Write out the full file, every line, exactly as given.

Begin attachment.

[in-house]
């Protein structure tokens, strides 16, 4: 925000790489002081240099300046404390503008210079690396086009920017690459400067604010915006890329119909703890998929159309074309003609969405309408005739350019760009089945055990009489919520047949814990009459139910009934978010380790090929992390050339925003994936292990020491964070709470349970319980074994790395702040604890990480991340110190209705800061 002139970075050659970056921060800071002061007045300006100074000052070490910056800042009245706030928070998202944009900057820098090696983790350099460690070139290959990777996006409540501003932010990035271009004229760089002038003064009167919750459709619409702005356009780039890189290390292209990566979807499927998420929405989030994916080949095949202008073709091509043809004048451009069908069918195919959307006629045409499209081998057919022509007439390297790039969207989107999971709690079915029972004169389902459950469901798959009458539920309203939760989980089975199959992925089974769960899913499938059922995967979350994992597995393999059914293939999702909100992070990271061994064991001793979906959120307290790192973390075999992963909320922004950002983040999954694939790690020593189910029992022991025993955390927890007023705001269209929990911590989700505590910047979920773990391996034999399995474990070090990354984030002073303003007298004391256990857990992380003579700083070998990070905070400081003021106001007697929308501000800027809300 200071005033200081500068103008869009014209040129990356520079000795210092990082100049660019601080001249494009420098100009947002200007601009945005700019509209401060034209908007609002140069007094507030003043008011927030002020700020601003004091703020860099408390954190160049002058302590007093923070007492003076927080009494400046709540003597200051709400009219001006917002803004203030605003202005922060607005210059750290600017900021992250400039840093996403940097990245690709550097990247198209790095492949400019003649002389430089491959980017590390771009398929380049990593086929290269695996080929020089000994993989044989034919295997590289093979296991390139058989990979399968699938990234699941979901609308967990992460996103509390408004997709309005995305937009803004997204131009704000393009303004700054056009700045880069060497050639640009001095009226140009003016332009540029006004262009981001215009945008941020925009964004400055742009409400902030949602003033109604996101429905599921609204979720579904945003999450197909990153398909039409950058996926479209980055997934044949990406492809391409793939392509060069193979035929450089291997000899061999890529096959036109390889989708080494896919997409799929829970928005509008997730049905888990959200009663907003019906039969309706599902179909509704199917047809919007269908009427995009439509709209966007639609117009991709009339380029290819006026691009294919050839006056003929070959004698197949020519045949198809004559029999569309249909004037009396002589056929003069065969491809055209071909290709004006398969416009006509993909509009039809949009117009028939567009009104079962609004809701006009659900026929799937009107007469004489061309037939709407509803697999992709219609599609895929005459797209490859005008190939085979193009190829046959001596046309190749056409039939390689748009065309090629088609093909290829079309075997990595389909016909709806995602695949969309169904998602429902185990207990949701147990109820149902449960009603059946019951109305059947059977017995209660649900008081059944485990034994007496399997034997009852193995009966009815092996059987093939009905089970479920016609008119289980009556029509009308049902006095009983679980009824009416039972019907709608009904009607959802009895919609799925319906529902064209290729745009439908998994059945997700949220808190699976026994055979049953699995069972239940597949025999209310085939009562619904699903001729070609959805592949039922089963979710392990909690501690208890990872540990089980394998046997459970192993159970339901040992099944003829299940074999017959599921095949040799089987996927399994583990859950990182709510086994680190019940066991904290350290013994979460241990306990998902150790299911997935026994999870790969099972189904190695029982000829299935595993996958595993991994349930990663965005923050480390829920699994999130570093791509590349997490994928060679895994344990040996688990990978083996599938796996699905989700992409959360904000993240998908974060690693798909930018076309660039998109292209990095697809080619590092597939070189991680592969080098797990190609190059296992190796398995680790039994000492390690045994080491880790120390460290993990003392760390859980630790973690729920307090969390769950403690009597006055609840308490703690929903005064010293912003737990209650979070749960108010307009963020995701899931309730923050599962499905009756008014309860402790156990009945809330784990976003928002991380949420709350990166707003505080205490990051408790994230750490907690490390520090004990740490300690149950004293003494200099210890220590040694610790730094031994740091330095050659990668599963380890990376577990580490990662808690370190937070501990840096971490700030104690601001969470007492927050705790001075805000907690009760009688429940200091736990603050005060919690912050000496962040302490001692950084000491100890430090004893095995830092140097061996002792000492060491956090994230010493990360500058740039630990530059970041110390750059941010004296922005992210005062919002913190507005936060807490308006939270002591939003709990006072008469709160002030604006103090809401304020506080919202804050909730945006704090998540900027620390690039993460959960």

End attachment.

[in-house]
């Protein structure tokens, strides 16, 4: 925000790489002081240099300046404390503008210079690396086009920017690459400067604010915006890329119909703890998929159309074309003609969405309408005739350019760009089945055990009489919520047949814990009459139910009934978010380790090929992390050339925003994936292990020491964070709470349970319980074994790395702040604890990480991340110190209705800061 002139970075050659970056921060800071002061007045300006100074000052070490910056800042009245706030928070998202944009900057820098090696983790350099460690070139290959990777996006409540501003932010990035271009004229760089002038003064009167919750459709619409702005356009780039890189290390292209990566979807499927998420929405989030994916080949095949202008073709091509043809004048451009069908069918195919959307006629045409499209081998057919022509007439390297790039969207989107999971709690079915029972004169389902459950469901798959009458539920309203939760989980089975199959992925089974769960899913499938059922995967979350994992597995393999059914293939999702909100992070990271061994064991001793979906959120307290790192973390075999992963909320922004950002983040999954694939790690020593189910029992022991025993955390927890007023705001269209929990911590989700505590910047979920773990391996034999399995474990070090990354984030002073303003007298004391256990857990992380003579700083070998990070905070400081003021106001007697929308501000800027809300 200071005033200081500068103008869009014209040129990356520079000795210092990082100049660019601080001249494009420098100009947002200007601009945005700019509209401060034209908007609002140069007094507030003043008011927030002020700020601003004091703020860099408390954190160049002058302590007093923070007492003076927080009494400046709540003597200051709400009219001006917002803004203030605003202005922060607005210059750290600017900021992250400039840093996403940097990245690709550097990247198209790095492949400019003649002389430089491959980017590390771009398929380049990593086929290269695996080929020089000994993989044989034919295997590289093979296991390139058989990979399968699938990234699941979901609308967990992460996103509390408004997709309005995305937009803004997204131009704000393009303004700054056009700045880069060497050639640009001095009226140009003016332009540029006004262009981001215009945008941020925009964004400055742009409400902030949602003033109604996101429905599921609204979720579904945003999450197909990153398909039409950058996926479209980055997934044949990406492809391409793939392509060069193979035929450089291997000899061999890529096959036109390889989708080494896919997409799929829970928005509008997730049905888990959200009663907003019906039969309706599902179909509704199917047809919007269908009427995009439509709209966007639609117009991709009339380029290819006026691009294919050839006056003929070959004698197949020519045949198809004559029999569309249909004037009396002589056929003069065969491809055209071909290709004006398969416009006509993909509009039809949009117009028939567009009104079962609004809701006009659900026929799937009107007469004489061309037939709407509803697999992709219609599609895929005459797209490859005008190939085979193009190829046959001596046309190749056409039939390689748009065309090629088609093909290829079309075997990595389909016909709806995602695949969309169904998602429902185990207990949701147990109820149902449960009603059946019951109305059947059977017995209660649900008081059944485990034994007496399997034997009852193995009966009815092996059987093939009905089970479920016609008119289980009556029509009308049902006095009983679980009824009416039972019907709608009904009607959802009895919609799925319906529902064209290729745009439908998994059945997700949220808190699976026994055979049953699995069972239940597949025999209310085939009562619904699903001729070609959805592949039922089963979710392990909690501690208890990872540990089980394998046997459970192993159970339901040992099944003829299940074999017959599921095949040799089987996927399994583990859950990182709510086994680190019940066991904290350290013994979460241990306990998902150790299911997935026994999870790969099972189904190695029982000829299935595993996958595993991994349930990663965005923050480390829920699994999130570093791509590349997490994928060679895994344990040996688990990978083996599938796996699905989700992409959360904000993240998908974060690693798909930018076309660039998109292209990095697809080619590092597939070189991680592969080098797990190609190059296992190796398995680790039994000492390690045994080491880790120390460290993990003392760390859980630790973690729920307090969390769950403690009597006055609840308490703690929903005064010293912003737990209650979070749960108010307009963020995701899931309730923050599962499905009756008014309860402790156990009945809330784990976003928002991380949420709350990166707003505080205490990051408790994230750490907690490390520090004990740490300690149950004293003494200099210890220590040694610790730094031994740091330095050659990668599963380890990376577990580490990662808690370190937070501990840096971490700030104690601001969470007492927050705790001075805000907690009760009688429940200091736990603050005060919690912050000496962040302490001692950084000491100890430090004893095995830092140097061996002792000492060491956090994230010493990360500058740039630990530059970041110390750059941010004296922005992210005062919002913190507005936060807490308006939270002591939003709990006072008469709160002030604006103090809401304020506080919202804050909730945006704090998540900027620390690039993460959960």